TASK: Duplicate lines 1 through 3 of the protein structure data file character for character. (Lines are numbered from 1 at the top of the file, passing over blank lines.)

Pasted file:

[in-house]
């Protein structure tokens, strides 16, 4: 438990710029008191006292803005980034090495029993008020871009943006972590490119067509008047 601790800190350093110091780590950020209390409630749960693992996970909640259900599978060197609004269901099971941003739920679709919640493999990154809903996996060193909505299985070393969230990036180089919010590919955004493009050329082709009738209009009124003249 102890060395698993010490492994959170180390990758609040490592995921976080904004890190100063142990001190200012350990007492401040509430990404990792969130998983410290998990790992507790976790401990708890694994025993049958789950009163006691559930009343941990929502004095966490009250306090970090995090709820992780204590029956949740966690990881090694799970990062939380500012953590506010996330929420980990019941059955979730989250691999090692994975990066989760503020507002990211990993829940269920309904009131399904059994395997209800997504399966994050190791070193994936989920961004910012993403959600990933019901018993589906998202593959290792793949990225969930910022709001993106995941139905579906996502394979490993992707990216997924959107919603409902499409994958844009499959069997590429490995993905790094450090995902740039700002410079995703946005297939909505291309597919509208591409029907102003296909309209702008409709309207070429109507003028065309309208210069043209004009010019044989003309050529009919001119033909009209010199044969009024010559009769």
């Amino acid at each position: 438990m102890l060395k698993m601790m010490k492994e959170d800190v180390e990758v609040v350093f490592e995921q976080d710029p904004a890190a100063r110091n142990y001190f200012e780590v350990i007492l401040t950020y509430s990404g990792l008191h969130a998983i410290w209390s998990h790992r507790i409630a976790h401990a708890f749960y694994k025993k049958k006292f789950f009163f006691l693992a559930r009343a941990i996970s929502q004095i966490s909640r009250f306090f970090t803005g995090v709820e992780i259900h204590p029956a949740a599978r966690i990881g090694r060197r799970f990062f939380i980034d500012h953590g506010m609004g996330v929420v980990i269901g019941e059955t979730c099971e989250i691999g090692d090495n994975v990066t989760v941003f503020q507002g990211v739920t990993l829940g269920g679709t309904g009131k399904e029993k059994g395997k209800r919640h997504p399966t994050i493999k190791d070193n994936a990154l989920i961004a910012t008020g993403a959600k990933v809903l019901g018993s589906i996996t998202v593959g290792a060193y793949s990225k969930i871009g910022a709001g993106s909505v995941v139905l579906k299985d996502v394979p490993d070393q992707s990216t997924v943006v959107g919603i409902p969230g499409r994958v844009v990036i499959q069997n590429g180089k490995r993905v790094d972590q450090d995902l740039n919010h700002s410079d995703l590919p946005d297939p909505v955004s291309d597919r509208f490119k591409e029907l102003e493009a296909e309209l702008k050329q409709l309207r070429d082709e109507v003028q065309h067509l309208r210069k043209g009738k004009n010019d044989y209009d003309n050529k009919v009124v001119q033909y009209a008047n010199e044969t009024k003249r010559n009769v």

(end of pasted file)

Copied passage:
[in-house]
């Protein structure tokens, strides 16, 4: 438990710029008191006292803005980034090495029993008020871009943006972590490119067509008047 601790800190350093110091780590950020209390409630749960693992996970909640259900599978060197609004269901099971941003739920679709919640493999990154809903996996060193909505299985070393969230990036180089919010590919955004493009050329082709009738209009009124003249 102890060395698993010490492994959170180390990758609040490592995921976080904004890190100063142990001190200012350990007492401040509430990404990792969130998983410290998990790992507790976790401990708890694994025993049958789950009163006691559930009343941990929502004095966490009250306090970090995090709820992780204590029956949740966690990881090694799970990062939380500012953590506010996330929420980990019941059955979730989250691999090692994975990066989760503020507002990211990993829940269920309904009131399904059994395997209800997504399966994050190791070193994936989920961004910012993403959600990933019901018993589906998202593959290792793949990225969930910022709001993106995941139905579906996502394979490993992707990216997924959107919603409902499409994958844009499959069997590429490995993905790094450090995902740039700002410079995703946005297939909505291309597919509208591409029907102003296909309209702008409709309207070429109507003028065309309208210069043209004009010019044989003309050529009919001119033909009209010199044969009024010559009769």
């Amino acid at each position: 438990m102890l060395k698993m601790m010490k492994e959170d800190v180390e990758v609040v350093f490592e995921q976080d710029p904004a890190a100063r110091n142990y001190f200012e780590v350990i007492l401040t950020y509430s990404g990792l008191h969130a998983i410290w209390s998990h790992r507790i409630a976790h401990a708890f749960y694994k025993k049958k006292f789950f009163f006691l693992a559930r009343a941990i996970s929502q004095i966490s909640r009250f306090f970090t803005g995090v709820e992780i259900h204590p029956a949740a599978r966690i990881g090694r060197r799970f990062f939380i980034d500012h953590g506010m609004g996330v929420v980990i269901g019941e059955t979730c099971e989250i691999g090692d090495n994975v990066t989760v941003f503020q507002g990211v739920t990993l829940g269920g679709t309904g009131k399904e029993k059994g395997k209800r919640h997504p399966t994050i493999k190791d070193n994936a990154l989920i961004a910012t008020g993403a959600k990933v809903l019901g018993s589906i996996t998202v593959g290792a060193y793949s990225k969930i871009g910022a709001g993106s909505v995941v139905l579906k299985d996502v394979p490993d070393q992707s990216t997924v943006v959107g919603i409902p969230g499409r994958v844009v990036i499959q069997n590429g180089k490995r993905v790094d972590q450090d995902l740039n919010h700002s410079d995703l590919p946005d297939p909505v955004s291309d597919r509208f490119k591409e029907l102003e493009a296909e309209l702008k050329q409709l309207r070429d082709e109507v003028q065309h067509l309208r210069k043209g009738k004009n010019d044989y209009d003309n050529k009919v009124v001119q033909y009209a008047n010199e044969t009024k003249r010559n009769v």